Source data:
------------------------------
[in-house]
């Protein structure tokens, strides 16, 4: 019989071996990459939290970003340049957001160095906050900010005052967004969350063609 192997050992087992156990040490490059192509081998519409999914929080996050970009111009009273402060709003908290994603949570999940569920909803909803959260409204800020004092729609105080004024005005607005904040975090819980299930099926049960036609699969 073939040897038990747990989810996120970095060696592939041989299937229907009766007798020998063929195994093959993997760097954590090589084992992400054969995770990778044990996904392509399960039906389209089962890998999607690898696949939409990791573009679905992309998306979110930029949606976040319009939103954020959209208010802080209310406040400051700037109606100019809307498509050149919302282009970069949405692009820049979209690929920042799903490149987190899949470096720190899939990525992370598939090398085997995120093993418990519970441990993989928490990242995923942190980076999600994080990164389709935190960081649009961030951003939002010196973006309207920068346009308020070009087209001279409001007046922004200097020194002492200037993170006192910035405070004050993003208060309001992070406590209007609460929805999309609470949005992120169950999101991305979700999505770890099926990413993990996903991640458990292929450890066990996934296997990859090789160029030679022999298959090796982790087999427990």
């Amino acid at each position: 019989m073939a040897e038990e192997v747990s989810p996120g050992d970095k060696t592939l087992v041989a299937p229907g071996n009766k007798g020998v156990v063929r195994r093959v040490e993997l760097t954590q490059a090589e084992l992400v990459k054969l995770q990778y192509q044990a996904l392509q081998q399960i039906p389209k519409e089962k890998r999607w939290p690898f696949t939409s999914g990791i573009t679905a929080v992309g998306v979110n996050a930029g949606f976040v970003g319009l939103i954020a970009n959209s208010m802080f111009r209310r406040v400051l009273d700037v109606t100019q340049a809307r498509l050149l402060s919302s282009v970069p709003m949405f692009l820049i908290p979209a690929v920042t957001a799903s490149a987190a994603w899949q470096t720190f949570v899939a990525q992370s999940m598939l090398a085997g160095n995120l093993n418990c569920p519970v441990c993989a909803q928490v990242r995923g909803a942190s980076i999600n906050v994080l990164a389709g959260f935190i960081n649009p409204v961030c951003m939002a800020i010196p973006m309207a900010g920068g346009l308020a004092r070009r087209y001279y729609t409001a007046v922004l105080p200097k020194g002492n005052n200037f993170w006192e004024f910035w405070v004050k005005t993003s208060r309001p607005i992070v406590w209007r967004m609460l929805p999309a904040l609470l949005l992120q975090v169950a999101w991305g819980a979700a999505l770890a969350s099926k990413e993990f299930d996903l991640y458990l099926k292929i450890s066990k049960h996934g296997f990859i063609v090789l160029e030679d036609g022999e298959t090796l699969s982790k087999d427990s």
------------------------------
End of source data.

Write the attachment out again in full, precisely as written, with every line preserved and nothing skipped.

[in-house]
């Protein structure tokens, strides 16, 4: 019989071996990459939290970003340049957001160095906050900010005052967004969350063609 192997050992087992156990040490490059192509081998519409999914929080996050970009111009009273402060709003908290994603949570999940569920909803909803959260409204800020004092729609105080004024005005607005904040975090819980299930099926049960036609699969 073939040897038990747990989810996120970095060696592939041989299937229907009766007798020998063929195994093959993997760097954590090589084992992400054969995770990778044990996904392509399960039906389209089962890998999607690898696949939409990791573009679905992309998306979110930029949606976040319009939103954020959209208010802080209310406040400051700037109606100019809307498509050149919302282009970069949405692009820049979209690929920042799903490149987190899949470096720190899939990525992370598939090398085997995120093993418990519970441990993989928490990242995923942190980076999600994080990164389709935190960081649009961030951003939002010196973006309207920068346009308020070009087209001279409001007046922004200097020194002492200037993170006192910035405070004050993003208060309001992070406590209007609460929805999309609470949005992120169950999101991305979700999505770890099926990413993990996903991640458990292929450890066990996934296997990859090789160029030679022999298959090796982790087999427990």
């Amino acid at each position: 019989m073939a040897e038990e192997v747990s989810p996120g050992d970095k060696t592939l087992v041989a299937p229907g071996n009766k007798g020998v156990v063929r195994r093959v040490e993997l760097t954590q490059a090589e084992l992400v990459k054969l995770q990778y192509q044990a996904l392509q081998q399960i039906p389209k519409e089962k890998r999607w939290p690898f696949t939409s999914g990791i573009t679905a929080v992309g998306v979110n996050a930029g949606f976040v970003g319009l939103i954020a970009n959209s208010m802080f111009r209310r406040v400051l009273d700037v109606t100019q340049a809307r498509l050149l402060s919302s282009v970069p709003m949405f692009l820049i908290p979209a690929v920042t957001a799903s490149a987190a994603w899949q470096t720190f949570v899939a990525q992370s999940m598939l090398a085997g160095n995120l093993n418990c569920p519970v441990c993989a909803q928490v990242r995923g909803a942190s980076i999600n906050v994080l990164a389709g959260f935190i960081n649009p409204v961030c951003m939002a800020i010196p973006m309207a900010g920068g346009l308020a004092r070009r087209y001279y729609t409001a007046v922004l105080p200097k020194g002492n005052n200037f993170w006192e004024f910035w405070v004050k005005t993003s208060r309001p607005i992070v406590w209007r967004m609460l929805p999309a904040l609470l949005l992120q975090v169950a999101w991305g819980a979700a999505l770890a969350s099926k990413e993990f299930d996903l991640y458990l099926k292929i450890s066990k049960h996934g296997f990859i063609v090789l160029e030679d036609g022999e298959t090796l699969s982790k087999d427990s």